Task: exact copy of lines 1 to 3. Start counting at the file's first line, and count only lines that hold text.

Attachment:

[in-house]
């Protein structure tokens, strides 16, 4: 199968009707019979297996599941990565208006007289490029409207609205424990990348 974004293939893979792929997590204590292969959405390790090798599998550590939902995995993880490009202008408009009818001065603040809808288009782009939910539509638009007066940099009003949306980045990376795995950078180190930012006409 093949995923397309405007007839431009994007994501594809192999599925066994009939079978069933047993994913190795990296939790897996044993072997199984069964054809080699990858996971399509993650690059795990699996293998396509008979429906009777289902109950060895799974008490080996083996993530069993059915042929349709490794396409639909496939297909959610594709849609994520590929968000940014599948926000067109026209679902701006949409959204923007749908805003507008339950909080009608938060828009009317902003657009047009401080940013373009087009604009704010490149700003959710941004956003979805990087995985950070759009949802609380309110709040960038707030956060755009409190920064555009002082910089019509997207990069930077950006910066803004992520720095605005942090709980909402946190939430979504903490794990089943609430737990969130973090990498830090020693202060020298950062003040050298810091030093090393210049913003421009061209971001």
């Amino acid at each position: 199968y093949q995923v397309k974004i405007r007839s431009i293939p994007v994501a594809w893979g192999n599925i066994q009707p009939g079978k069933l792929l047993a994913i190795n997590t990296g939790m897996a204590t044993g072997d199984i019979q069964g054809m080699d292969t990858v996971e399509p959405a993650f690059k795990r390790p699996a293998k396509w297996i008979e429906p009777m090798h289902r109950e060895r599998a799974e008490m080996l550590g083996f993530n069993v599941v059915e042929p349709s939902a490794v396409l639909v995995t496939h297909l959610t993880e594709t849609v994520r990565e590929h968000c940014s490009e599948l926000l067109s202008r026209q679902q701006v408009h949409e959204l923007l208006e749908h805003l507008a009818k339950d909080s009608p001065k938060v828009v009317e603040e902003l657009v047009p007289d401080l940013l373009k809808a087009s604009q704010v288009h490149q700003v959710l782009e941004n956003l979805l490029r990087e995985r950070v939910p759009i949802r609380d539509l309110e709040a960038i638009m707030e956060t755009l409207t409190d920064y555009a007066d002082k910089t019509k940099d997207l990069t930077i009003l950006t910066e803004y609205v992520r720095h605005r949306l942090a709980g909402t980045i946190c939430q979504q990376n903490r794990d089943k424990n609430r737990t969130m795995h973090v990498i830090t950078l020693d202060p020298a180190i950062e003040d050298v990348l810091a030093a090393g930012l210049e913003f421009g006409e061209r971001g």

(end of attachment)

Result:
[in-house]
């Protein structure tokens, strides 16, 4: 199968009707019979297996599941990565208006007289490029409207609205424990990348 974004293939893979792929997590204590292969959405390790090798599998550590939902995995993880490009202008408009009818001065603040809808288009782009939910539509638009007066940099009003949306980045990376795995950078180190930012006409 093949995923397309405007007839431009994007994501594809192999599925066994009939079978069933047993994913190795990296939790897996044993072997199984069964054809080699990858996971399509993650690059795990699996293998396509008979429906009777289902109950060895799974008490080996083996993530069993059915042929349709490794396409639909496939297909959610594709849609994520590929968000940014599948926000067109026209679902701006949409959204923007749908805003507008339950909080009608938060828009009317902003657009047009401080940013373009087009604009704010490149700003959710941004956003979805990087995985950070759009949802609380309110709040960038707030956060755009409190920064555009002082910089019509997207990069930077950006910066803004992520720095605005942090709980909402946190939430979504903490794990089943609430737990969130973090990498830090020693202060020298950062003040050298810091030093090393210049913003421009061209971001």
């Amino acid at each position: 199968y093949q995923v397309k974004i405007r007839s431009i293939p994007v994501a594809w893979g192999n599925i066994q009707p009939g079978k069933l792929l047993a994913i190795n997590t990296g939790m897996a204590t044993g072997d199984i019979q069964g054809m080699d292969t990858v996971e399509p959405a993650f690059k795990r390790p699996a293998k396509w297996i008979e429906p009777m090798h289902r109950e060895r599998a799974e008490m080996l550590g083996f993530n069993v599941v059915e042929p349709s939902a490794v396409l639909v995995t496939h297909l959610t993880e594709t849609v994520r990565e590929h968000c940014s490009e599948l926000l067109s202008r026209q679902q701006v408009h949409e959204l923007l208006e749908h805003l507008a009818k339950d909080s009608p001065k938060v828009v009317e603040e902003l657009v047009p007289d401080l940013l373009k809808a087009s604009q704010v288009h490149q700003v959710l782009e941004n956003l979805l490029r990087e995985r950070v939910p759009i949802r609380d539509l309110e709040a960038i638009m707030e956060t755009l409207t409190d920064y555009a007066d002082k910089t019509k940099d997207l990069t930077i009003l950006t910066e803004y609205v992520r720095h605005r949306l942090a709980g909402t980045i946190c939430q979504q990376n903490r794990d089943k424990n609430r737990t969130m795995h973090v990498i830090t950078l020693d202060p020298a180190i950062e003040d050298v990348l810091a030093a090393g930012l210049e913003f421009g006409e061209r971001g």